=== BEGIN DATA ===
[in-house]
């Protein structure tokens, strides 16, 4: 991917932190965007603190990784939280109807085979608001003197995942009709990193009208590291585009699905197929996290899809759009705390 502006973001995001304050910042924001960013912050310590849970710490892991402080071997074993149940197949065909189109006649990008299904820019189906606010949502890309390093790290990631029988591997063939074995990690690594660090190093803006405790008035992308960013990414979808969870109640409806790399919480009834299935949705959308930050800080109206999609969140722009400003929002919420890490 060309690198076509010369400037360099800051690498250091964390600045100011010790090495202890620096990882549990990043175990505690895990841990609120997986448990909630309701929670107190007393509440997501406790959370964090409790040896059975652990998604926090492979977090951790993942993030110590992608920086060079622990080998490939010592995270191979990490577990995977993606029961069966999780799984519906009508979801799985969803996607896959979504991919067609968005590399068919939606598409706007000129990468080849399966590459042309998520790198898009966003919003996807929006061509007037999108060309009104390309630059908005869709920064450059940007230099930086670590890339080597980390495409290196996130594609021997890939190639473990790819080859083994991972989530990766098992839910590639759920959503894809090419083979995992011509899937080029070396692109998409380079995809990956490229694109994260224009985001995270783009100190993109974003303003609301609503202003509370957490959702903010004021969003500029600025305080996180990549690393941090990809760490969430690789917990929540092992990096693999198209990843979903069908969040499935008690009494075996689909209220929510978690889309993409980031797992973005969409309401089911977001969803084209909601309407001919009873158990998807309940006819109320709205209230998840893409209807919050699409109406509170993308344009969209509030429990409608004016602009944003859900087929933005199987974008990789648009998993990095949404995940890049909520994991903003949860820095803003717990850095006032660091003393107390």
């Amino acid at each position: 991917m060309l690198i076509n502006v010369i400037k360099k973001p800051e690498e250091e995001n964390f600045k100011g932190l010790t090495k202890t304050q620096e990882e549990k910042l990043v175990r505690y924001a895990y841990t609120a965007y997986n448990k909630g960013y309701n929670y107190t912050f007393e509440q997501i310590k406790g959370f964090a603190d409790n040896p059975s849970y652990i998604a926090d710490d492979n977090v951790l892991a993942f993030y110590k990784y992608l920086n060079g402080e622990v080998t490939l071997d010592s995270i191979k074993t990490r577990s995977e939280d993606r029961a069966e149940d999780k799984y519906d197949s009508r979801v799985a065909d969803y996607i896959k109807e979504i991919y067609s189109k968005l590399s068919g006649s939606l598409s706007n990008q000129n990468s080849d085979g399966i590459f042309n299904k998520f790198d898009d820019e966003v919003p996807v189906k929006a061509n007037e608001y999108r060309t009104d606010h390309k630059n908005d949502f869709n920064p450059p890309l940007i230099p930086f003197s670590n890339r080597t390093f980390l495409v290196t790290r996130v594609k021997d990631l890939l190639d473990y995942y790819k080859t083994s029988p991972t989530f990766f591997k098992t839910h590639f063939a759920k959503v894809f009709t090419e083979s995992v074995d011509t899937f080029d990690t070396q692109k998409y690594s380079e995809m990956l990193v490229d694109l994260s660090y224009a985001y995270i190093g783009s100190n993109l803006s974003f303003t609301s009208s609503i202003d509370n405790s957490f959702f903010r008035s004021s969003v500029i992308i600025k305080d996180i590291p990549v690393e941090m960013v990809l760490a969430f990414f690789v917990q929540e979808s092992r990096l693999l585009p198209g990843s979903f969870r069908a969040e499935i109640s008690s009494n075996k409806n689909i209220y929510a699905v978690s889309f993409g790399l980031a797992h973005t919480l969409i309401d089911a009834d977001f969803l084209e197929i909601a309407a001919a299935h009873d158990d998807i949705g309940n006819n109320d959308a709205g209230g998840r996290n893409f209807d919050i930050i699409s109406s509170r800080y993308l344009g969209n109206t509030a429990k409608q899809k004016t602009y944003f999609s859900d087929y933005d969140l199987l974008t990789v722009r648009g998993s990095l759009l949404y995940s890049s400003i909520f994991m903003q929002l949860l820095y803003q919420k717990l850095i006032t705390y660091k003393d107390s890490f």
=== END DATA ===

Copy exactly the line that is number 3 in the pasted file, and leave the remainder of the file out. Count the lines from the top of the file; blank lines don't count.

């Amino acid at each position: 991917m060309l690198i076509n502006v010369i400037k360099k973001p800051e690498e250091e995001n964390f600045k100011g932190l010790t090495k202890t304050q620096e990882e549990k910042l990043v175990r505690y924001a895990y841990t609120a965007y997986n448990k909630g960013y309701n929670y107190t912050f007393e509440q997501i310590k406790g959370f964090a603190d409790n040896p059975s849970y652990i998604a926090d710490d492979n977090v951790l892991a993942f993030y110590k990784y992608l920086n060079g402080e622990v080998t490939l071997d010592s995270i191979k074993t990490r577990s995977e939280d993606r029961a069966e149940d999780k799984y519906d197949s009508r979801v799985a065909d969803y996607i896959k109807e979504i991919y067609s189109k968005l590399s068919g006649s939606l598409s706007n990008q000129n990468s080849d085979g399966i590459f042309n299904k998520f790198d898009d820019e966003v919003p996807v189906k929006a061509n007037e608001y999108r060309t009104d606010h390309k630059n908005d949502f869709n920064p450059p890309l940007i230099p930086f003197s670590n890339r080597t390093f980390l495409v290196t790290r996130v594609k021997d990631l890939l190639d473990y995942y790819k080859t083994s029988p991972t989530f990766f591997k098992t839910h590639f063939a759920k959503v894809f009709t090419e083979s995992v074995d011509t899937f080029d990690t070396q692109k998409y690594s380079e995809m990956l990193v490229d694109l994260s660090y224009a985001y995270i190093g783009s100190n993109l803006s974003f303003t609301s009208s609503i202003d509370n405790s957490f959702f903010r008035s004021s969003v500029i992308i600025k305080d996180i590291p990549v690393e941090m960013v990809l760490a969430f990414f690789v917990q929540e979808s092992r990096l693999l585009p198209g990843s979903f969870r069908a969040e499935i109640s008690s009494n075996k409806n689909i209220y929510a699905v978690s889309f993409g790399l980031a797992h973005t919480l969409i309401d089911a009834d977001f969803l084209e197929i909601a309407a001919a299935h009873d158990d998807i949705g309940n006819n109320d959308a709205g209230g998840r996290n893409f209807d919050i930050i699409s109406s509170r800080y993308l344009g969209n109206t509030a429990k409608q899809k004016t602009y944003f999609s859900d087929y933005d969140l199987l974008t990789v722009r648009g998993s990095l759009l949404y995940s890049s400003i909520f994991m903003q929002l949860l820095y803003q919420k717990l850095i006032t705390y660091k003393d107390s890490f």